Today I’m going to try a recipe called Smothered Oysters that was contributed by Miss Lumsden for the 1898 New Galt Cook Book. There’s an entire section devoted to oysters in this cook book and I haven’t tried a single one of them for two reasons. I don’t like oysters and they are not available all the time.
This year the only oysters I could find in my grocery store were in boxes, far too many for me to use before they died. However, today I found a place where I could buy just a couple of oysters at a time. I bought three and planned to use them to make smothered oysters. I put 1 tablespoon of butter in a pan and added 1 teaspoon of salt, 1/2 a saltspoon of white pepper and a sprinkling of cayenne pepper. Then I tackled opening the oysters. Two years ago I bought an oyster knife but I can’t find it tonight. This means I have to use an ordinary knife to get these sea creatures open and that can be dangerous if the knife slips. It took some work but I finally got the oyster shell open and the oyster flesh removed and into the hot seasoned butter. After five minutes I turned off the heat and removed the pan. I placed an oyster on a cracker and was ready to taste.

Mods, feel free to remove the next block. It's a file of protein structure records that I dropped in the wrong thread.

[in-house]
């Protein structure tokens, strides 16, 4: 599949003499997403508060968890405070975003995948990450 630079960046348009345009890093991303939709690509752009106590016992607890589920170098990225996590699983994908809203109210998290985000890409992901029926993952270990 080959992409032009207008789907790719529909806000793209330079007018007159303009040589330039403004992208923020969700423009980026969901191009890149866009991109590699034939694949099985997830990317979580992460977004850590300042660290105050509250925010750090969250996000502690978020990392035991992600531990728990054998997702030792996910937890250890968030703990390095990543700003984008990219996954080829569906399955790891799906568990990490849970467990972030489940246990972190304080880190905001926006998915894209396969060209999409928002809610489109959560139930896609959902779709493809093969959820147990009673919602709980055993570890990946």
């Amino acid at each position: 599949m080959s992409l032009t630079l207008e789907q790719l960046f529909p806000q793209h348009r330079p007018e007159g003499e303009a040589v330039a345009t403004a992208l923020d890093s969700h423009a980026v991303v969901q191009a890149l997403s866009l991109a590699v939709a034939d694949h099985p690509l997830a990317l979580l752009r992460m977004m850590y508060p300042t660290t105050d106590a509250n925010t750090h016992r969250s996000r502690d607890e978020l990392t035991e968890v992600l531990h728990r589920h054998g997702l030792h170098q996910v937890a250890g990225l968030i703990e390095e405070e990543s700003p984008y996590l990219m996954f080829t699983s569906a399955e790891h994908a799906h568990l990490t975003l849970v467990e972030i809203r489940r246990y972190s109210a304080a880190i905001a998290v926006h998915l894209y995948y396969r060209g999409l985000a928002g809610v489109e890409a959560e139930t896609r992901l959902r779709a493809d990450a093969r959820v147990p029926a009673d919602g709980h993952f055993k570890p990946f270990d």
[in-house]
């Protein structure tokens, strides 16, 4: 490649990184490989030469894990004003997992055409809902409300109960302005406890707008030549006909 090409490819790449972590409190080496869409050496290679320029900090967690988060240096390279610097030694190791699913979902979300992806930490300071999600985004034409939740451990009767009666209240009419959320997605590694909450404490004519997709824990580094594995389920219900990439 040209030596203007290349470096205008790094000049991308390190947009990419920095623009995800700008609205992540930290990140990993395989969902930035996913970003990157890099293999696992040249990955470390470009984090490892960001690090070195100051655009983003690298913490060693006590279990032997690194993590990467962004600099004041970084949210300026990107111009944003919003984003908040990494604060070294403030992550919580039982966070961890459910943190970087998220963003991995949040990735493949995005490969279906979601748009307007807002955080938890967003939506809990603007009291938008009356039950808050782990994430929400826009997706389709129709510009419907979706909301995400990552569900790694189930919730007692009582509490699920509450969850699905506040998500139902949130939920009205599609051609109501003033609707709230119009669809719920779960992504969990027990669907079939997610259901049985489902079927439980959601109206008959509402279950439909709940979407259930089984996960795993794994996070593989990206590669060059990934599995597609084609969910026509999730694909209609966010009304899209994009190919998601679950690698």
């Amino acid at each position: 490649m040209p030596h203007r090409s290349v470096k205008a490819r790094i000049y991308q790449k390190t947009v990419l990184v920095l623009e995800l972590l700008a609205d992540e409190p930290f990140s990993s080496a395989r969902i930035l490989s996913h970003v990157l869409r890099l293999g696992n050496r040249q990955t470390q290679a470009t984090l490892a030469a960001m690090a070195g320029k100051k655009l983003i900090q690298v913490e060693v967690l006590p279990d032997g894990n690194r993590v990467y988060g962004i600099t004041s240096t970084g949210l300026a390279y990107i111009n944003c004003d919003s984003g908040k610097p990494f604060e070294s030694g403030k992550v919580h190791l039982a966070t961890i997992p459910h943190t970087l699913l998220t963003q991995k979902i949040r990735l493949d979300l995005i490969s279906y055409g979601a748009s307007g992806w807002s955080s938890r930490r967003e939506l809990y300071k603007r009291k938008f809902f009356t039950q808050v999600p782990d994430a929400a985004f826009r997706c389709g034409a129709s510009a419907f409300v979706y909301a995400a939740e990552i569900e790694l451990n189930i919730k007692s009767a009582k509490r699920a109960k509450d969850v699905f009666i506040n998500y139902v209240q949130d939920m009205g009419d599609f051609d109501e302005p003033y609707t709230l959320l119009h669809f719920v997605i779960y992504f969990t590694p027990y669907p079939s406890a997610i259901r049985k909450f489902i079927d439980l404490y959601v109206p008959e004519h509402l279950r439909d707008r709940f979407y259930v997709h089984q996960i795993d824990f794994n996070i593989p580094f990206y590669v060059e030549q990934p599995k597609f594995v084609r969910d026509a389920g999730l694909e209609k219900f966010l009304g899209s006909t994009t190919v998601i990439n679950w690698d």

Miss Lumsden is possibly Isabella “Etta” Hay Lumsden. In the 1891 census she is the 19 year old daughter of John and Margaret Lumsden. According to Waterloo Region Generations website Isabella died in 1957
I liked the flavour of the smothered oysters. The seasoned butter tasted great and if I didn’t think about it I could pretend the oyster was a mushroom. There was a similar flavour and texture. It is important not to overcook the oysters or they’ll end up rubbery.
Based on articles in The Canadian Grocer magazine in 1898 there were experiments with extending the oyster season by importing from all over the world, particularly the British empire, and it included freezing them. The frozen oysters were intended for cooking in soups and sauces not as fresh on the half shell. Canned oysters were available too. One article mentions that Japan was drying oysters. Fresh oysters were selling for $1.35 per gallon and Prince Edward Island had a growing oyster business.
Put one tablespoonful of butter in a covered saucepan with half a saltspoonful of white pepper, one teaspoonful of salt and a few grains of cayenne pepper. When hot add one pint of oysters carefully prepared. Cover closely and shake the pan to keep the oysters from sticking. Cook five minutes and sere on toasted crackers.